Scan Van Brings Mammograms to the Street

Oct 26, 2011 4:46pm
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Miss USA 2011 Alyssa Campanella at the Scan Van.

Breast Cancer Awareness month is in full swing with walks, runs and no shortage of pink products for purchase. But  the Scan Van  in New York City has been pulling in women right off the street for mammograms.

Among the food trucks and street artists, the Scan Van parks on a different street every day and encourages women to walk in and get mammograms  right on the truck — or make an appointment to get one later.

Half of the patients who walk into the truck have no insurance and no way to pay for such screening services at a doctor’s office. But the van’s services are free.

“We’re serving an underserved population, and we make it really convenient because we’re pulling up to where she’s already going to be,” said Mary Solomon, the Scan Van’s program director.

Patricia Yamada, a 65-year-old Manhattan resident, appraoches her last week of radiation treatment next week. The Scan Van caught her cancer last year.

“They saved my life. I would not be here without them and the whole program,” Yamada said.

Yamada had not had a mammogram in six years and had no health insurance.

“I saw in a newsletter that the Scan Van was coming to my neighborhood, within walking distance,” Yamada said.

After the doctor at the Scan Van told her something “abnormal” had turned up in her mammogram, the organization placed her with a hospital that could provide her with care and help her with grants to pay for further services to treat what turned out to be cancer.

Yamada went through surgery, chemotherapy and now, at the end of her treatment, said she’s cancer free.

The current Miss USA, Alyssa Campanella, has been at the Scan Van this month, urging women to go inside and get a mammogram. She told ABCNews.com that she had come across many women who ordinarily would never have gotten a mammogram decide to come in for testing because of the no cost and convenience.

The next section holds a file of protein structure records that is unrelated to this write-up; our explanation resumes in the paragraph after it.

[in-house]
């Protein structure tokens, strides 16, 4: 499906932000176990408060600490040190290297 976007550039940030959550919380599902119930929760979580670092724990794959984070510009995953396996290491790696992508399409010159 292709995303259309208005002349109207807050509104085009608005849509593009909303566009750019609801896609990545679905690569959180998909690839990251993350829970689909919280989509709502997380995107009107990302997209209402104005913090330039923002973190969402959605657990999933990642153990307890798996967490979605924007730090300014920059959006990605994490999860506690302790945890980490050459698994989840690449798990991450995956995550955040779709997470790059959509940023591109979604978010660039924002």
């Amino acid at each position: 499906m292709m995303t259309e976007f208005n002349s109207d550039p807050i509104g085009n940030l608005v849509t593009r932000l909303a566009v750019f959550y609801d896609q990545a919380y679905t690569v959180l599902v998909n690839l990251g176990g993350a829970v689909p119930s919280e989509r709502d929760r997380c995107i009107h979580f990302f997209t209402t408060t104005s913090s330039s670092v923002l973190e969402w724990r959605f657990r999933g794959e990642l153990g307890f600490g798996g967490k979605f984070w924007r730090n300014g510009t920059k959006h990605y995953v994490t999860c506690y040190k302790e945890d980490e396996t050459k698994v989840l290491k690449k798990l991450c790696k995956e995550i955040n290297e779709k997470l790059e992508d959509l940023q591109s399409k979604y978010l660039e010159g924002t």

“We were parked on 18th Street the other day when I saw two women looking curiously at the van. I told them what we were doing and come to find out they were looking desperately for help getting a mammogram — they had both done self-exams and found lumps but didn’t have any insurance or a way to pay for the service.”

Screening Controversy

The world of breast cancer screening was turned upside down when the U.S. Preventivr Services Task Force, which is part of the Department of Health and Human Services,  released new recommendations in 2009 saying that women should have mammograms only once every two years once they’d passed the age of 50. It also recommended against breast self-exams, saying yearly exams resulted in too many false positives.

Immediately, such organizations as  the American Cancer Society spoke out against the new recommendations and suggested that women over 40 should still get annual mammograms and do breast self-exams. But the USPSTF stood by its 2009 findings in its 2011 screening guide.

ABC News reported on a Swedish study in June that suggested mammograms did save lives. The longest-running breast cancer study followed more than 100,000 women for 29 years. The researchers found that seven years of mammograms equaled 30 percent fewer breast cancer deaths when compared with women who did not receive mammograms at all.

A radiologist for the Scan Van, Dr. Richard Stapen, who has reviewed hundreds of abnormal mammogram X-rays over the past six years, told ABCNews.com that the many breast cancers he found were because the women had come  in earlier rather than later. The Scan Van suggests that women over the age of 40 should get mammograms once a year.

“Some cancers are so aggressive that if they don’t get diagnosed in a certain time frame, it could be horrible outcome,” Stapen said. “The  key is finding the cancer as soon as you can. That’s why we like to screen starting at age 40.”

Stapen said the most devastating cancers statistically happen between the ages of 40 and 50.

“One fourth, or 50,000 of all diagnosed cases in a year, occur between age 40 and 50, so that’s 50,000 women who if they’d waited, wouldn’t be diagnosed until age 50,” Stapen said. “I’m sure if you’re one of these 50,000 diagnosed women, you’re happy you had a mammogram between 40 and 50.”

The Scan Van program,  currently in its 24th year,  credits itself with finding  732 cancer cases.

As she approaches her final week of radiation treatment, Yamada said  all she can think about is writing thank-you notes to the organization that she believes saved  her life.

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